Immunoreceptor FcRIIA of macrophages and neutrophils is involved in phagocytosis and degradation of pathogens. This receptor recognizes antibodies which coat pathogens in blood serum. After binding of antibodies, the receptor is activated and translocates in the plane of the plasma membrane. It eventually accumulates in membrane regions rich in cholesterol and sphingomyelin named rafts. At the same time, rafts merge into larger structures which accommodate cascade signaling molecules governing phagocytosis of the pathogen.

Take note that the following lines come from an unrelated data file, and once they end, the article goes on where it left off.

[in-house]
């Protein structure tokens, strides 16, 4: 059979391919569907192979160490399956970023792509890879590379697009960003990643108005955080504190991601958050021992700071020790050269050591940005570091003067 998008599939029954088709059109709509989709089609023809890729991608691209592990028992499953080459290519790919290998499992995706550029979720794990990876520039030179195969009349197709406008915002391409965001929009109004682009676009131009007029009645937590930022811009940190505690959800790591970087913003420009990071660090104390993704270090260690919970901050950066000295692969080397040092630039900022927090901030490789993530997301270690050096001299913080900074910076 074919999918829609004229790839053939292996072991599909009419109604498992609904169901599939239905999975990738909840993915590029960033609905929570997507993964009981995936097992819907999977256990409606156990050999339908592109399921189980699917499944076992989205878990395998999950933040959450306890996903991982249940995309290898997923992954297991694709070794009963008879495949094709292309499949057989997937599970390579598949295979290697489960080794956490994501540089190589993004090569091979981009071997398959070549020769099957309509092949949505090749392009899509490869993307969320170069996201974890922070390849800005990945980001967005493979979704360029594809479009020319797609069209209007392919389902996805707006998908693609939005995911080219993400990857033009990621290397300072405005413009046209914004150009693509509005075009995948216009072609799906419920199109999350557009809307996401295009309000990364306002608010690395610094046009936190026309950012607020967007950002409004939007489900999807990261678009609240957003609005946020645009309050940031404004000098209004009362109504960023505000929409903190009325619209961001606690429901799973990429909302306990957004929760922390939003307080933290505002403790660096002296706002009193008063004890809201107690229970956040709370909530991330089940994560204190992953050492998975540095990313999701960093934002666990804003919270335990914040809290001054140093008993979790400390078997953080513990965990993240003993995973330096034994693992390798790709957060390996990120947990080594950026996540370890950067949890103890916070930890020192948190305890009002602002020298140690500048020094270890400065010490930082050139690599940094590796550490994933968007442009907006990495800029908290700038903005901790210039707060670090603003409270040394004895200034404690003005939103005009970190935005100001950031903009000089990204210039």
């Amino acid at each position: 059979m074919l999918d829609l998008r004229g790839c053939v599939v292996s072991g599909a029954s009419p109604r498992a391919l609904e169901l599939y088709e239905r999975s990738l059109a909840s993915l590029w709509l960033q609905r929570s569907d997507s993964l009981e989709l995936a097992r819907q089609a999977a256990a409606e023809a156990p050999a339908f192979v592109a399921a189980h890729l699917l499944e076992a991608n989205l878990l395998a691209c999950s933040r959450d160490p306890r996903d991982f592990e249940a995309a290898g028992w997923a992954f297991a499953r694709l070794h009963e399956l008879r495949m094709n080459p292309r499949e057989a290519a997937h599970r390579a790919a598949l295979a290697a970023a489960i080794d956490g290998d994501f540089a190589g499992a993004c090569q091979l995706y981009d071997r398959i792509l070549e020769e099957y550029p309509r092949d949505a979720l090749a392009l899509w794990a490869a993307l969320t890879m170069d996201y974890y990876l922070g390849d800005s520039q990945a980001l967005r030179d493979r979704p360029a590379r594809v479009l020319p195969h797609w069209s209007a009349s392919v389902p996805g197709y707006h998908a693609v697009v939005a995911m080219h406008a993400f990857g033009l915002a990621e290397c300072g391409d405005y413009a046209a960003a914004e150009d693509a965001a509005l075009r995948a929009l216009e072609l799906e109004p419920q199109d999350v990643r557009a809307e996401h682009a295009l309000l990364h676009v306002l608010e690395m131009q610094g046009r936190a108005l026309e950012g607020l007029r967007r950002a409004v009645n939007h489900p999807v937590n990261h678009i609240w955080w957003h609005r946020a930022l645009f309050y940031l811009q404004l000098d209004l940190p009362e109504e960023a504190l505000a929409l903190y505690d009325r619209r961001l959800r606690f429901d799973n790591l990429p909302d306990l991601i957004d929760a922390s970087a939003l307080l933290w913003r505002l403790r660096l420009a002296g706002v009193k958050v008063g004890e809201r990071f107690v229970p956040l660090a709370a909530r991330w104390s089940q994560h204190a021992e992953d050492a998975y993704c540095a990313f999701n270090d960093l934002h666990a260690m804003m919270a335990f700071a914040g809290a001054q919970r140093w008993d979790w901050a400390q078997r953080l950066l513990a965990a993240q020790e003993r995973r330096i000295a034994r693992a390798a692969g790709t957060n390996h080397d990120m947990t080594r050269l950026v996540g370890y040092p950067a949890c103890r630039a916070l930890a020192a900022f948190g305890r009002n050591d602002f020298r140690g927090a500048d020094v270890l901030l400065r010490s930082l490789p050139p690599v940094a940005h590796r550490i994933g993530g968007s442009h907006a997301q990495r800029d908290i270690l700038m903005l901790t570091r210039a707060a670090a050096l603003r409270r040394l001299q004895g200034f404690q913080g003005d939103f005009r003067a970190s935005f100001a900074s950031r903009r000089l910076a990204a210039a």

In the present study we investigated whether experimentally induced clustering of sphingomyelin in the plane of the plasma membrane stimulates cell responses similar to those seen during antibody-dependent receptor activation. To induce local clustering of sphingomyelin, cells were exposed to low concentrations of lysenin,a toxin which specifically binds to molecules of sphingomyelin. We have shown that under the influence of lysenin sphingomyelin forms clusters in which FcRIIA receptor accumulated. Within the sphingomyelin microclusters also receptor signaling molecules, Lyn kinase, Cbl, NTAL, were detected. Both the receptor and signaling molecules were phosphorylated which indicated their activation. The results suggest that an interference with the distribution of sphingomyelin in the cell membrane can induce responses similar to those occurring during pathogen recognition by receptor FcRIIA of human immune cells.